Organ DonationThere is an increasingly demanding need for organs and tissues. Physicians should be involved in community efforts to make potential donors aware of their option to make a gift that would enhance life, health or sight by organ or tissue donation. Physicians should obtain consent from the patient for the disposal and use of tissue, organs or other body parts removed during diagnostic or operative procedures. All potential donors should communicate their preference to their families and have it listed on such documents as driver’s licenses or organ donor cards.
Physicians caring for dying or brain–dead patients who are potential donors should inquire about whether the patient had expressed preferences about donation. Federal and state law and health care accreditation bodies require that hospitals have procedures to ensure that families of hospitalized potential donors are made aware of the option to consent to organ donation. The issue of organ donation often arises in very difficult circumstances and may carry significant symbolic import for the family. Physicians should approach families with sensitivity and compassion.
Furthermore, organ procurement raises ethical concerns about the determination of death that have been partly addressed by legislation that defines brain death. It can also create conflict or the appearance of conflict between the care of a potential donor and the needs of a potential recipient. The care of the potential donor must be kept separate from the care of a recipient. The potential donor’s physician should not be responsible for the care of the recipient nor be involved in retrieving the organs or tissue. However, the potential donor’s physician may alert an organ–tissue procurement team of the existence of a potential donor. Once brain death has occurred and organ donation is authorized, the donor’s physician should know how to maintain the viability of organs and tissues in coordination with the procurement team. Before declaration of brain death, treatments proposed to maintain the function of transplantable organs may be used only if they are not expected to harm the potential donor, whether by causing symptoms or by compromising the chance of survival.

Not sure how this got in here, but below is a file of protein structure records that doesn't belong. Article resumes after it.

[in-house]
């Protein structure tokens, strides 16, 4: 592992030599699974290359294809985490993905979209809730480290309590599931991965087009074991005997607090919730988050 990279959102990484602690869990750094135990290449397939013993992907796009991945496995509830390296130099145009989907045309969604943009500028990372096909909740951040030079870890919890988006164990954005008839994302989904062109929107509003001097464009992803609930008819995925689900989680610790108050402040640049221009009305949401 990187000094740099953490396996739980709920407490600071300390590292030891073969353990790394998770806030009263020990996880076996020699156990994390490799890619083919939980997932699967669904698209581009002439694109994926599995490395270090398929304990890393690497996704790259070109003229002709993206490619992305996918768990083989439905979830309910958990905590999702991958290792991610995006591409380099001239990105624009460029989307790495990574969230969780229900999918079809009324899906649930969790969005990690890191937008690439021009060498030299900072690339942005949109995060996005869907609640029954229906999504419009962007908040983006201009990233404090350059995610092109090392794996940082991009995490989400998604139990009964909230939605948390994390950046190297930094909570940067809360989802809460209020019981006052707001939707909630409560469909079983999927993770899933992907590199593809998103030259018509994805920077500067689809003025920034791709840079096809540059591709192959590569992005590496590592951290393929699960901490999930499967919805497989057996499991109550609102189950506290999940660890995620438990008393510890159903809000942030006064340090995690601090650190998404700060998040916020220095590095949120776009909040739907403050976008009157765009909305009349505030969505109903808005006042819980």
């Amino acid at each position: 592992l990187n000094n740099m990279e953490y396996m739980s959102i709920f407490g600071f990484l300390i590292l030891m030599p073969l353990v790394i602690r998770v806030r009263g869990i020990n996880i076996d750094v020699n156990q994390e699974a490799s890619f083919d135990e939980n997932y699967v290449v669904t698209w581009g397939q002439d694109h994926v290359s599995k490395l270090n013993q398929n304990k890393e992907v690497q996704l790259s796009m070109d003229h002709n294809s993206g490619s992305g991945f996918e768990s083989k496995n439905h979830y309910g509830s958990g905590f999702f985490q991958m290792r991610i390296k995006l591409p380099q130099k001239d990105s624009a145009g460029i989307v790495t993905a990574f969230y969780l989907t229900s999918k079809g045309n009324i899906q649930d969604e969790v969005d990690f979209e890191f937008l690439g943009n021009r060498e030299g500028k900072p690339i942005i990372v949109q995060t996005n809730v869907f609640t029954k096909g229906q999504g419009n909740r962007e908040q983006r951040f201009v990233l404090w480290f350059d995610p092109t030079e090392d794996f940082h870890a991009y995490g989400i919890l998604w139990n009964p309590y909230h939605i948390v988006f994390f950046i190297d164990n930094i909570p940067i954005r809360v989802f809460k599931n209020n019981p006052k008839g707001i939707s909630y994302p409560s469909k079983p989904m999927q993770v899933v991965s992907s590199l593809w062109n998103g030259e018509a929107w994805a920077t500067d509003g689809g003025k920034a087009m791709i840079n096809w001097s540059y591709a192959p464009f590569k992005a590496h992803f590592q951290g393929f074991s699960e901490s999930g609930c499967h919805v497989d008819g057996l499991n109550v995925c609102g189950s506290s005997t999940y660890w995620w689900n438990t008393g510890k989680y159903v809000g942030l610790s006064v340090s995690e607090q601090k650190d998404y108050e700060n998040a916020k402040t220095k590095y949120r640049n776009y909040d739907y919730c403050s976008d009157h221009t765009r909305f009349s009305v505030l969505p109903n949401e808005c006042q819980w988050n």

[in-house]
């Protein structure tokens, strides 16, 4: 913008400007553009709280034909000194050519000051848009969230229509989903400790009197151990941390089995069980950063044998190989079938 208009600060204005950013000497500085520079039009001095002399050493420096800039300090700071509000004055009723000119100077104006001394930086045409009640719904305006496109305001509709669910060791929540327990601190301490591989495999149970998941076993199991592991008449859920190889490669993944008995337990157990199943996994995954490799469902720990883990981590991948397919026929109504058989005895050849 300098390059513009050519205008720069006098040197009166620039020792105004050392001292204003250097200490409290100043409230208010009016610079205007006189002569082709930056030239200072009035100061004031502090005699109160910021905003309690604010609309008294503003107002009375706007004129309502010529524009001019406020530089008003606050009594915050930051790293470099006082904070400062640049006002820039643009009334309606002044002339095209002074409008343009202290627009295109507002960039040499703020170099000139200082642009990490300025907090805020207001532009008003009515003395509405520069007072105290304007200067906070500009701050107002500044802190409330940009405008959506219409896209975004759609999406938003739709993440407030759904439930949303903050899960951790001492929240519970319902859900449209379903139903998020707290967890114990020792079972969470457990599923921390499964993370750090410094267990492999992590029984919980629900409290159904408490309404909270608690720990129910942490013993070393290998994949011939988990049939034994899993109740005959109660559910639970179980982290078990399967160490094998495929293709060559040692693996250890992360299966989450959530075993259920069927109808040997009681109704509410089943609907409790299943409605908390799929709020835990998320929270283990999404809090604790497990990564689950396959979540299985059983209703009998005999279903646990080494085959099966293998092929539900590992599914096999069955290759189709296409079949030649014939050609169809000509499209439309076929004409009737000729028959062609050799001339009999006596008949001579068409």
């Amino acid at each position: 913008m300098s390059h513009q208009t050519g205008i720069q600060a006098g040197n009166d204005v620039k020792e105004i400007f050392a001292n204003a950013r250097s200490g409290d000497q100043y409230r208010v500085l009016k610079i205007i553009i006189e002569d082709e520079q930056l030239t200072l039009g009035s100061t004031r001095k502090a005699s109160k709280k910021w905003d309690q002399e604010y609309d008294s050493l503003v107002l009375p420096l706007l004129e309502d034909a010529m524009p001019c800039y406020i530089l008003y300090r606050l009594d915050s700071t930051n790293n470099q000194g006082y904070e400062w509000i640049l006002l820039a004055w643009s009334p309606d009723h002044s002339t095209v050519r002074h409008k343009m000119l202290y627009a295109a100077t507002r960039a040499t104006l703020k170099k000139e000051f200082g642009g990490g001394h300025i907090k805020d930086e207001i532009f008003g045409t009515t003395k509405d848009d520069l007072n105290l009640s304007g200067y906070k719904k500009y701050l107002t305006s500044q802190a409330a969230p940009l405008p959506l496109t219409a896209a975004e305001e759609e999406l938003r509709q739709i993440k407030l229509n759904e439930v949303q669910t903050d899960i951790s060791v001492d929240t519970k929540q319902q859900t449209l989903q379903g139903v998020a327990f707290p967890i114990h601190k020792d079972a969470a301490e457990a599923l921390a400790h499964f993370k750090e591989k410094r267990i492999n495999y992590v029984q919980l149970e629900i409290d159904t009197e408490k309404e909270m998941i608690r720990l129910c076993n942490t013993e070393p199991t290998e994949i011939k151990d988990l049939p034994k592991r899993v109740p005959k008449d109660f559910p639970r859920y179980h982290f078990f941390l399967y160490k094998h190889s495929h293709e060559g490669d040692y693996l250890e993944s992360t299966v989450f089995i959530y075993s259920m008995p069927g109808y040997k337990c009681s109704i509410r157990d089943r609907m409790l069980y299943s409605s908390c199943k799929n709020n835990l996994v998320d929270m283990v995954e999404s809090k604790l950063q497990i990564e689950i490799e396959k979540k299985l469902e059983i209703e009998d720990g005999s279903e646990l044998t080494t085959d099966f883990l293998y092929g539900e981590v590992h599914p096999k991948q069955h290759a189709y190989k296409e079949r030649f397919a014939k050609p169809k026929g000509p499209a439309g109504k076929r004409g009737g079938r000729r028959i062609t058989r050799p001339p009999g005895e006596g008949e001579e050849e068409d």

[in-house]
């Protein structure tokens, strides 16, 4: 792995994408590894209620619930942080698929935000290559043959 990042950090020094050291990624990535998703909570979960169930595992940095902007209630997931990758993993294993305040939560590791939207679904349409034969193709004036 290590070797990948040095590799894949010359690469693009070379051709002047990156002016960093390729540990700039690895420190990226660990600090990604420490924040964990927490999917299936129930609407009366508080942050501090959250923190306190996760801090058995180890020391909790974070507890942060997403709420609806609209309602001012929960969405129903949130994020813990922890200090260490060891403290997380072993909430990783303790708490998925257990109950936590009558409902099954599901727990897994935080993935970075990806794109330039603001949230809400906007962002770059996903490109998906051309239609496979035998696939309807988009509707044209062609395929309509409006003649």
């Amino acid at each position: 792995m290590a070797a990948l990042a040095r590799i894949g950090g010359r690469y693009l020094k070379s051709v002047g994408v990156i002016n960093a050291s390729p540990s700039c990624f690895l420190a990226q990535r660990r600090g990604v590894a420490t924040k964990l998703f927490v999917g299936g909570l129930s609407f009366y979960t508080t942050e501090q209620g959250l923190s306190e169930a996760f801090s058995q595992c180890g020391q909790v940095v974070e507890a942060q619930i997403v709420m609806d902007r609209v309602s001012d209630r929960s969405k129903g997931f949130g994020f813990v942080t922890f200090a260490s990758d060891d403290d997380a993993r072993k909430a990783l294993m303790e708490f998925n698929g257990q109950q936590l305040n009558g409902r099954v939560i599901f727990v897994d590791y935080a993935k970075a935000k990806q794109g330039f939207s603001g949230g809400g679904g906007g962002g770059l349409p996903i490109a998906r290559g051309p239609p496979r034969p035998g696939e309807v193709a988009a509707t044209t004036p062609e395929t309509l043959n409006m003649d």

Irreversible Loss of ConsciousnessPersons who are in a persistent vegetative state are unconscious but not brain dead. Since their condition is not progressive, patients in a persistent vegetative state are not terminally ill. They lack awareness of their surroundings and the ability to respond purposefully to them. The prognosis for these patients varies with cause. Some physicians and medical societies believe that there are no medical indications for life–prolonging treatment or access to intensive care or respirators when patients are confirmed to be in a persistent vegetative state.
They conclude that these patients cannot experience any benefits or suffer any discomfort and that all interventions should therefore be withdrawn. However, many patients or families value life in and of itself regardless of the neurologic state. For these reasons, goals of care should guide decisions about life–prolonging treatment for patients in a persistent vegetative state in the same manner as for other patients without decision–making capacity.